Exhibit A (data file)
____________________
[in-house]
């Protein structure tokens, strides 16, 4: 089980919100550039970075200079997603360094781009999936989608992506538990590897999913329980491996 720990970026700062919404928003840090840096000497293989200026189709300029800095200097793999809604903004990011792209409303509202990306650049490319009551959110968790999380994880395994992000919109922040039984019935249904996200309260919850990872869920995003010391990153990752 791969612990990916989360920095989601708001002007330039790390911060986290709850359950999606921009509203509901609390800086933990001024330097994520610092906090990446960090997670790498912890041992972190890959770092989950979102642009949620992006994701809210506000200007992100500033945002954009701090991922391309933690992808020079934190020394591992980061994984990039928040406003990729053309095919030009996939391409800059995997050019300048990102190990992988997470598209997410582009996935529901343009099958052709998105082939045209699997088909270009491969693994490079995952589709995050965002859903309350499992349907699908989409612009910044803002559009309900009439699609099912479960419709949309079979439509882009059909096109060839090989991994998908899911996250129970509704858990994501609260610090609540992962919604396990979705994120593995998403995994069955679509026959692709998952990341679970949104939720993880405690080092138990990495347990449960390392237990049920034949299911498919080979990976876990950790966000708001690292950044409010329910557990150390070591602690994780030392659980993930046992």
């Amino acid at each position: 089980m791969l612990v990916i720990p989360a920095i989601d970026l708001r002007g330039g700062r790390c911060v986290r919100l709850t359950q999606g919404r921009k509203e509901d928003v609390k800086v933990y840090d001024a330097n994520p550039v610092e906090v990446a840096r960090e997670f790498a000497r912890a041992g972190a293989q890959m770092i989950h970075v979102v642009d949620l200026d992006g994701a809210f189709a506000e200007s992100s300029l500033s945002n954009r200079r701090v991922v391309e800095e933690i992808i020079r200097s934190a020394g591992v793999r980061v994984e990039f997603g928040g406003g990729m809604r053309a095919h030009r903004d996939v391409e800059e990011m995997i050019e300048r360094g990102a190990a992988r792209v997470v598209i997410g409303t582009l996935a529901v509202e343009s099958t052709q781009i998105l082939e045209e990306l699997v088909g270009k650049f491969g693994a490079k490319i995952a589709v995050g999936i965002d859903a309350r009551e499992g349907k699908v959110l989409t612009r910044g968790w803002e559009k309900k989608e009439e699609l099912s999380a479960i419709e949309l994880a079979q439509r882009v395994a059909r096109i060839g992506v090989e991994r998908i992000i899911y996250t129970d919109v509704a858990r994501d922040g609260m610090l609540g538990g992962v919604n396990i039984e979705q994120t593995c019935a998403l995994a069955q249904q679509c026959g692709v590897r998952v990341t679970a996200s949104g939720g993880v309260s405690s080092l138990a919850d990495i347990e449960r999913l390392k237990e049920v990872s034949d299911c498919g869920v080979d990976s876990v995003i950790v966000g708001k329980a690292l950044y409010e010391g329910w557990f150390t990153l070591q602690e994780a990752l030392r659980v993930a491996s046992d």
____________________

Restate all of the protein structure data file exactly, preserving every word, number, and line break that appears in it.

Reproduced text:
[in-house]
């Protein structure tokens, strides 16, 4: 089980919100550039970075200079997603360094781009999936989608992506538990590897999913329980491996 720990970026700062919404928003840090840096000497293989200026189709300029800095200097793999809604903004990011792209409303509202990306650049490319009551959110968790999380994880395994992000919109922040039984019935249904996200309260919850990872869920995003010391990153990752 791969612990990916989360920095989601708001002007330039790390911060986290709850359950999606921009509203509901609390800086933990001024330097994520610092906090990446960090997670790498912890041992972190890959770092989950979102642009949620992006994701809210506000200007992100500033945002954009701090991922391309933690992808020079934190020394591992980061994984990039928040406003990729053309095919030009996939391409800059995997050019300048990102190990992988997470598209997410582009996935529901343009099958052709998105082939045209699997088909270009491969693994490079995952589709995050965002859903309350499992349907699908989409612009910044803002559009309900009439699609099912479960419709949309079979439509882009059909096109060839090989991994998908899911996250129970509704858990994501609260610090609540992962919604396990979705994120593995998403995994069955679509026959692709998952990341679970949104939720993880405690080092138990990495347990449960390392237990049920034949299911498919080979990976876990950790966000708001690292950044409010329910557990150390070591602690994780030392659980993930046992």
């Amino acid at each position: 089980m791969l612990v990916i720990p989360a920095i989601d970026l708001r002007g330039g700062r790390c911060v986290r919100l709850t359950q999606g919404r921009k509203e509901d928003v609390k800086v933990y840090d001024a330097n994520p550039v610092e906090v990446a840096r960090e997670f790498a000497r912890a041992g972190a293989q890959m770092i989950h970075v979102v642009d949620l200026d992006g994701a809210f189709a506000e200007s992100s300029l500033s945002n954009r200079r701090v991922v391309e800095e933690i992808i020079r200097s934190a020394g591992v793999r980061v994984e990039f997603g928040g406003g990729m809604r053309a095919h030009r903004d996939v391409e800059e990011m995997i050019e300048r360094g990102a190990a992988r792209v997470v598209i997410g409303t582009l996935a529901v509202e343009s099958t052709q781009i998105l082939e045209e990306l699997v088909g270009k650049f491969g693994a490079k490319i995952a589709v995050g999936i965002d859903a309350r009551e499992g349907k699908v959110l989409t612009r910044g968790w803002e559009k309900k989608e009439e699609l099912s999380a479960i419709e949309l994880a079979q439509r882009v395994a059909r096109i060839g992506v090989e991994r998908i992000i899911y996250t129970d919109v509704a858990r994501d922040g609260m610090l609540g538990g992962v919604n396990i039984e979705q994120t593995c019935a998403l995994a069955q249904q679509c026959g692709v590897r998952v990341t679970a996200s949104g939720g993880v309260s405690s080092l138990a919850d990495i347990e449960r999913l390392k237990e049920v990872s034949d299911c498919g869920v080979d990976s876990v995003i950790v966000g708001k329980a690292l950044y409010e010391g329910w557990f150390t990153l070591q602690e994780a990752l030392r659980v993930a491996s046992d």